Servalan’s appearances in the first season of Blake’s 7 are nothing as to what comes next. But already we can see what a dangerous customer she is: flirtatious yet ruthless. Her arrival – throwing off her fur cloak for a Mutoid to pick up – is a nice touch here and Pearce does far more with the character than is always on the page.

There’s another dynamic developing in Project Avalon, between Cally and Avon. There are three specific moments in the episode where the two share meaningful moments that convey humour, antagonism and tenderness.

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We also see that Jenna and Cally have moved on from their initially fractious relationship - perhaps because Cally is no longer a threat to Jenna in Blake's affections - and the two show warmth and respect to one another. Avon continues to essay barbs at his shipmates, but there's little spite in them.

We also get to see the computer expert in charge of the Liberator in the absence of Blake and Jenna - the latter is clearly identified by the crew as the Number Two at this stage, on the Liberator flight deck at least.

Project Avalon Jenna

Project Avalon is stylistically similar to Seek-Locate-Destroy in its action-adventure narrative and also in that we see the Liberator crew acting as a realistic resistance force. We also get more of Blake’s undoubted strengths and weaknesses as a guerilla leader. Needing to gain access to the control centre he simply improvises and bluffs his way into reaching the imprisoned Avalon.

But, once more, Blake leads his crew into mortal danger through lack of planning. The crew escapes, as Jenna says, because they are lucky. Yet not in the sense she means. Had Blake’s raid been met with maximum force it’s hard to see how any of them would have escaped.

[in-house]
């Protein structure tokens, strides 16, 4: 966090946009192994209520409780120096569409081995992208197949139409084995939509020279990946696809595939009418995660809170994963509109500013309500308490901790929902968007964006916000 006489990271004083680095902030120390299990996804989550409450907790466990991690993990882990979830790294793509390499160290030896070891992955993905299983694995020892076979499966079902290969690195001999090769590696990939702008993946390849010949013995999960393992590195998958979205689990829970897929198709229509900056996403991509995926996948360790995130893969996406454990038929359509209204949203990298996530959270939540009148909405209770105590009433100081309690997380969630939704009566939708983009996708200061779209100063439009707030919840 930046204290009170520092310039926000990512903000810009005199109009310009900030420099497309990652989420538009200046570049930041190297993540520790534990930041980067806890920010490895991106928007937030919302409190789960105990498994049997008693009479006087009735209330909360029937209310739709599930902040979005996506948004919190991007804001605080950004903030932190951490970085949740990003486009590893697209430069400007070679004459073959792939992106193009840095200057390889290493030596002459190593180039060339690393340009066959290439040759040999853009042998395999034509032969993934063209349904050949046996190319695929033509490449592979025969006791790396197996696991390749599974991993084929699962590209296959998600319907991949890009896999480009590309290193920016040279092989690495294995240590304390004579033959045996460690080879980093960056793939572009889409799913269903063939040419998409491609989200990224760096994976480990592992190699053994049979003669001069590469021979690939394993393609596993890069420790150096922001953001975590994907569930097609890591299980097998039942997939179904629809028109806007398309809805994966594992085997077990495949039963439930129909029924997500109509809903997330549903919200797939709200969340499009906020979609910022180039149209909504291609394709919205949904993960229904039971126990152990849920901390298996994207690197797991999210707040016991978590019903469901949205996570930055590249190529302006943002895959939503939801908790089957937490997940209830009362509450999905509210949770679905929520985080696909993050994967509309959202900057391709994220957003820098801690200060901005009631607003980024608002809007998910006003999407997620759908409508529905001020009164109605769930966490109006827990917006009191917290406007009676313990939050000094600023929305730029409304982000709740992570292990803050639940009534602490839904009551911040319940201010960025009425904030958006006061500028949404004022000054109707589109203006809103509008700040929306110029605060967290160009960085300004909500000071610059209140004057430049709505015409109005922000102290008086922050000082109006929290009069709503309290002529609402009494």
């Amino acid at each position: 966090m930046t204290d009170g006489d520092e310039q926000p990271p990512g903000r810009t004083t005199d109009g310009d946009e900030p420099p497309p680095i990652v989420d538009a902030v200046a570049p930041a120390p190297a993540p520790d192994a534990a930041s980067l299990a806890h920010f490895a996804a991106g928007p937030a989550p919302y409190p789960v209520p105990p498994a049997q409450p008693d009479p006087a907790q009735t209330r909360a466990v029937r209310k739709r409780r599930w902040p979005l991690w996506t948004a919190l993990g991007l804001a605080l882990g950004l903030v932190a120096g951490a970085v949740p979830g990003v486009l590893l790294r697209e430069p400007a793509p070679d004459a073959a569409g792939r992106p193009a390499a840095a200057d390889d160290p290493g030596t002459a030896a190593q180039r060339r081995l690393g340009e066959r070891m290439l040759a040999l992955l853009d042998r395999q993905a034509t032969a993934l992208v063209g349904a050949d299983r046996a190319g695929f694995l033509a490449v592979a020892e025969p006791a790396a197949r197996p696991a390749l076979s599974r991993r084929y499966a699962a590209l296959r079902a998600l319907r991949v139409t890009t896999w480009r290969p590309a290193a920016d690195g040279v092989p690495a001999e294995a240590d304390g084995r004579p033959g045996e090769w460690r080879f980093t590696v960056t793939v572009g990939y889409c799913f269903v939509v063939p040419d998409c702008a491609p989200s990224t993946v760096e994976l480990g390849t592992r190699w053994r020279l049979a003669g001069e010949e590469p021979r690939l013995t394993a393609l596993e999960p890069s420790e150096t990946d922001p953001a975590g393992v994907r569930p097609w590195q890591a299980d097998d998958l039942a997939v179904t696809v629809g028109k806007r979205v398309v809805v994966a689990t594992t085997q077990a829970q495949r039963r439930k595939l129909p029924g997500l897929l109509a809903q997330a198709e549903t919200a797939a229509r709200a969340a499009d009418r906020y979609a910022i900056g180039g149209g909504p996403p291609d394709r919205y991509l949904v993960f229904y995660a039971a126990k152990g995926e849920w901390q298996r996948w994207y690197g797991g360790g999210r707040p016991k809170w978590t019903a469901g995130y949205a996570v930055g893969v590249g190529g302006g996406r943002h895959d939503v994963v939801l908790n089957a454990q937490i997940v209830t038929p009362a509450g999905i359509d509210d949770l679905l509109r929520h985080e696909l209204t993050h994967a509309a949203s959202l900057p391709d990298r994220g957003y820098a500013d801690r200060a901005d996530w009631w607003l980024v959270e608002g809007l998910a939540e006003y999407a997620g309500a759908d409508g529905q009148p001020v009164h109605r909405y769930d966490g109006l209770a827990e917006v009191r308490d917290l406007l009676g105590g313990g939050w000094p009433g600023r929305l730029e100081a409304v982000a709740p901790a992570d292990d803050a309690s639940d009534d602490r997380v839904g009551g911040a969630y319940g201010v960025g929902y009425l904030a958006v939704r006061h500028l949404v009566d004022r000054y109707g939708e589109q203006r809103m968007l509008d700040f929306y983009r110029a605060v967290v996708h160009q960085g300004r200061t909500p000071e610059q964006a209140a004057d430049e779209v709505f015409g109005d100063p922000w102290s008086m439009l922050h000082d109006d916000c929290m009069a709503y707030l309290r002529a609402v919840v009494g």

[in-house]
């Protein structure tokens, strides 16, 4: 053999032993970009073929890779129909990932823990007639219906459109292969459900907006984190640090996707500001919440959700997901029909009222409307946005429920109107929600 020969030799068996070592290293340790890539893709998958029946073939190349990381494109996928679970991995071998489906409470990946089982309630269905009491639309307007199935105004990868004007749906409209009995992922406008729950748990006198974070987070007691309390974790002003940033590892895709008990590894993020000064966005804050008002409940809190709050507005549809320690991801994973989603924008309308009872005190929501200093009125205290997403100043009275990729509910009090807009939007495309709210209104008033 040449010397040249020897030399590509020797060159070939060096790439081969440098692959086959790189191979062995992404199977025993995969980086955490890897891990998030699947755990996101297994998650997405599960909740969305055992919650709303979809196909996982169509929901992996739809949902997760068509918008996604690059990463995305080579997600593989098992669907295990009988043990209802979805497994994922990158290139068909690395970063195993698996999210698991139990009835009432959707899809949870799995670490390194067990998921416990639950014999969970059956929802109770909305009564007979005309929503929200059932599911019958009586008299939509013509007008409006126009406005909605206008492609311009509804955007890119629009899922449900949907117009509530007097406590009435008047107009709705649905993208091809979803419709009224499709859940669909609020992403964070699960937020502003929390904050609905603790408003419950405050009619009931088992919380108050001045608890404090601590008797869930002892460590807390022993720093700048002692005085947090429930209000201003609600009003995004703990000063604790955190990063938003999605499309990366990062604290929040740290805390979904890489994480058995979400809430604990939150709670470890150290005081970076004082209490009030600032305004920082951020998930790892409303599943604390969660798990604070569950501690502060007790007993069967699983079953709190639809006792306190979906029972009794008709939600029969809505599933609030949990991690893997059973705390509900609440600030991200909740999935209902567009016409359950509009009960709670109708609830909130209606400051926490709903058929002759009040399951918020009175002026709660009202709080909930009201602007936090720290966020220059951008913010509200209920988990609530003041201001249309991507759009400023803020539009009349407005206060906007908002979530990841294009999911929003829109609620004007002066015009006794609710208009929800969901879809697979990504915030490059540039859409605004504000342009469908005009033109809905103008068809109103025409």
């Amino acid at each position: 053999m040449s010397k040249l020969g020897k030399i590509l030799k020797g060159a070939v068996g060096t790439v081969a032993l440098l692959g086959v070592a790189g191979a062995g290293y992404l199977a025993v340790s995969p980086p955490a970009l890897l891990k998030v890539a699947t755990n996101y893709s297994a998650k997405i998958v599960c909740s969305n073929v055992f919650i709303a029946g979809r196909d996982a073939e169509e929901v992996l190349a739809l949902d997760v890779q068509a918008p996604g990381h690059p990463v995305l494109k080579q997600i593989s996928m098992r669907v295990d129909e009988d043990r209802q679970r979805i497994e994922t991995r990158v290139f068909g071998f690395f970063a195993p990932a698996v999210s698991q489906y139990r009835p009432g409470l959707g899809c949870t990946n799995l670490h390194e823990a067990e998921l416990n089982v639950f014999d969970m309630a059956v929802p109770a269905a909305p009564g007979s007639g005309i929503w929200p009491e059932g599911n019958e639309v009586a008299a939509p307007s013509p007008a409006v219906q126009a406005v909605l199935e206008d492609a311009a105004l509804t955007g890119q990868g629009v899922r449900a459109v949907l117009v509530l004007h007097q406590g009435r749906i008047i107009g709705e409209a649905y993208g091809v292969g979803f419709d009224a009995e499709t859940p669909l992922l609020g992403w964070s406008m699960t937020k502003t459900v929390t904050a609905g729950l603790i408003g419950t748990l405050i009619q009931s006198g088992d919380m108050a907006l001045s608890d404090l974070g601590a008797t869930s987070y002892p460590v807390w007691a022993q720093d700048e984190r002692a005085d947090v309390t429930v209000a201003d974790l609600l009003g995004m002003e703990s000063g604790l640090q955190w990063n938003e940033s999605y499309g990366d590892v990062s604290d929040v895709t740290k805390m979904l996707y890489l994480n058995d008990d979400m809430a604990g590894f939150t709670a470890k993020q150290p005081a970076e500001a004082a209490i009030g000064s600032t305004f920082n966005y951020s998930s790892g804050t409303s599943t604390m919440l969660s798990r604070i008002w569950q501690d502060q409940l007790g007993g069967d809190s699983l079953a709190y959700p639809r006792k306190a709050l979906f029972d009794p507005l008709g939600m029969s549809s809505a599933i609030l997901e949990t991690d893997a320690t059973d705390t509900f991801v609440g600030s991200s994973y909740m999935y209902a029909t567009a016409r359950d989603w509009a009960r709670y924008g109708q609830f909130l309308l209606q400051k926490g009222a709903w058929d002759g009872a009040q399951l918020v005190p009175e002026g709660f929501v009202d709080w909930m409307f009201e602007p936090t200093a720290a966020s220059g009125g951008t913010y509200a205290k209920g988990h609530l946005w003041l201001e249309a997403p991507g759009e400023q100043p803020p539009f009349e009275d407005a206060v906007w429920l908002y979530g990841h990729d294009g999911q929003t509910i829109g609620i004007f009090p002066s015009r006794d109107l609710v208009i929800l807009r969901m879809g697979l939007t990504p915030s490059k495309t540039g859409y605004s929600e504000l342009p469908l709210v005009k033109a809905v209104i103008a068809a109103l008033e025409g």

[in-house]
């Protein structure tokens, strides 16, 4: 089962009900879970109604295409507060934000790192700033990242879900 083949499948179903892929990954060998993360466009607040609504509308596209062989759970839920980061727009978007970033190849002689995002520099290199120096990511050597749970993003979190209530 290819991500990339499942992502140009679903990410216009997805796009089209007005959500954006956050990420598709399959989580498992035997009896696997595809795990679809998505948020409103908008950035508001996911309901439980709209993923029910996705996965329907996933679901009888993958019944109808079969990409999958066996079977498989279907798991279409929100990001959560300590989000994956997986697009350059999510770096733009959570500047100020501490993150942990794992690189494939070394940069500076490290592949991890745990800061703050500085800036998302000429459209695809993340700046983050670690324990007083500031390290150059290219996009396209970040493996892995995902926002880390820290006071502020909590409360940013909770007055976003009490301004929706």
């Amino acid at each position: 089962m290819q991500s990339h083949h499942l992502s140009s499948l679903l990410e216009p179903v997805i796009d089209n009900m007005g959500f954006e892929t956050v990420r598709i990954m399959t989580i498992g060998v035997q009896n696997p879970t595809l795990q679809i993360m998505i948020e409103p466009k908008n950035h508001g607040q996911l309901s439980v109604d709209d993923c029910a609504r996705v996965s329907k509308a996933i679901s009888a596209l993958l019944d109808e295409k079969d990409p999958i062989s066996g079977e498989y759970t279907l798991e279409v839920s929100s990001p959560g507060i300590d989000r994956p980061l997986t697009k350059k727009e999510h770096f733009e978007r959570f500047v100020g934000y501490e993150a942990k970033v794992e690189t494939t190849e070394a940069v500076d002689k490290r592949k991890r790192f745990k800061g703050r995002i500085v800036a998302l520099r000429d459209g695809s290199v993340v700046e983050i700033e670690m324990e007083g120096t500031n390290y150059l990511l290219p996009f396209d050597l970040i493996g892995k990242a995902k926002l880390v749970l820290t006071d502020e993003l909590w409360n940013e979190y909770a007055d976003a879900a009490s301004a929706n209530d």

Blake Project Avalon

Yet Blake is the only one who sees through Travis’ plan, because he instinctively knows something is wrong. Working from the principle of the dud gun he quickly realises that one of Chevner or Avalon is not who they appear. With the android Avalon detected, Blake comes up with an elegant plan to free the real Avalon using the unique skills of his crew.

In most of his dealings with Travis, Blake frequently seems almost amused - communicating his contempt through a sort of whimsical ambivalence. So it proves here - and Blake conveys a similar disregard for Servalan, whom he knows although he has never previously met her. For him it's never personal: The Federation is the enemy; Travis and Servalan are mere ciphers.

Travis and Servalan

The crew might not quite take the role of terrorists here, but they do kill a lot of people without the slightest hesitation or squeamishness. We even see Blake snapping the neck of a Federation guard while gaining access to the cells. In addition to him destroying an entire spaceship in Mission To Destiny, here we see him quite happy to condemn an entire to base to a grisly death.

No wonder Servalan stops Travis from calling Blake's bluff on releasing the virus. Just as she is quietly, casually - even charmingly - ruthless, so is Blake. Servalan sees it the second she sees him.